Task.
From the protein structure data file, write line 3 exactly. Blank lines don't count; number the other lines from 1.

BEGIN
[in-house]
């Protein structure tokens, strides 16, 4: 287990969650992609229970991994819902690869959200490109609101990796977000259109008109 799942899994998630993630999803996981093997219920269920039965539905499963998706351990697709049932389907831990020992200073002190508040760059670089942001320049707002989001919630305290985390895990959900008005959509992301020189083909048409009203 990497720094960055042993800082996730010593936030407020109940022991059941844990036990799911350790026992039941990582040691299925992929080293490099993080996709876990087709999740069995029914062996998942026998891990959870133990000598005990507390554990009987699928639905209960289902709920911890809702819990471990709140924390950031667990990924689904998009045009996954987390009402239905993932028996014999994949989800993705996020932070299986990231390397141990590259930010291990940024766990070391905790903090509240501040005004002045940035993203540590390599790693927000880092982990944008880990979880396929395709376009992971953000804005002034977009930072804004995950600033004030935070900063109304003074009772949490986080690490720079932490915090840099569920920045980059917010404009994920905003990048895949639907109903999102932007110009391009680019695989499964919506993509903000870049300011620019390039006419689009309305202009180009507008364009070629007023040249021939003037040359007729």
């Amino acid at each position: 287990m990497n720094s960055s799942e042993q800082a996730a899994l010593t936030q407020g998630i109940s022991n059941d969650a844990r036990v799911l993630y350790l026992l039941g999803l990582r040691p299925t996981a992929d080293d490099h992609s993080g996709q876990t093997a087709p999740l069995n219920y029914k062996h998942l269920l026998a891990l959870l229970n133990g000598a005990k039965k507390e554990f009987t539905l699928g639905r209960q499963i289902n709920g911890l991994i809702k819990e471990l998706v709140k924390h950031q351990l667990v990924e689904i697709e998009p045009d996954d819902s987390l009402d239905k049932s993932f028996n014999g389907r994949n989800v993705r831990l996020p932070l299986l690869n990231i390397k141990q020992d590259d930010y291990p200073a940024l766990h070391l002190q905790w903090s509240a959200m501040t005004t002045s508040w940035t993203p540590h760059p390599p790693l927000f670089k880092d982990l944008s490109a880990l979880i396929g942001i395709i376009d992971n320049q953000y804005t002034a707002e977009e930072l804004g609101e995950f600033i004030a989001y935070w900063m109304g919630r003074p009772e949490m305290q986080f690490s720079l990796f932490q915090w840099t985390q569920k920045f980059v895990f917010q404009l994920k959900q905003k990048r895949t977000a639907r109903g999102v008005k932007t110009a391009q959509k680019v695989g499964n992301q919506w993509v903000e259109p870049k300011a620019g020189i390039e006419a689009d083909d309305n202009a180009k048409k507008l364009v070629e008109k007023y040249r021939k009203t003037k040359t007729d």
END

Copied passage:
């Amino acid at each position: 287990m990497n720094s960055s799942e042993q800082a996730a899994l010593t936030q407020g998630i109940s022991n059941d969650a844990r036990v799911l993630y350790l026992l039941g999803l990582r040691p299925t996981a992929d080293d490099h992609s993080g996709q876990t093997a087709p999740l069995n219920y029914k062996h998942l269920l026998a891990l959870l229970n133990g000598a005990k039965k507390e554990f009987t539905l699928g639905r209960q499963i289902n709920g911890l991994i809702k819990e471990l998706v709140k924390h950031q351990l667990v990924e689904i697709e998009p045009d996954d819902s987390l009402d239905k049932s993932f028996n014999g389907r994949n989800v993705r831990l996020p932070l299986l690869n990231i390397k141990q020992d590259d930010y291990p200073a940024l766990h070391l002190q905790w903090s509240a959200m501040t005004t002045s508040w940035t993203p540590h760059p390599p790693l927000f670089k880092d982990l944008s490109a880990l979880i396929g942001i395709i376009d992971n320049q953000y804005t002034a707002e977009e930072l804004g609101e995950f600033i004030a989001y935070w900063m109304g919630r003074p009772e949490m305290q986080f690490s720079l990796f932490q915090w840099t985390q569920k920045f980059v895990f917010q404009l994920k959900q905003k990048r895949t977000a639907r109903g999102v008005k932007t110009a391009q959509k680019v695989g499964n992301q919506w993509v903000e259109p870049k300011a620019g020189i390039e006419a689009d083909d309305n202009a180009k048409k507008l364009v070629e008109k007023y040249r021939k009203t003037k040359t007729d």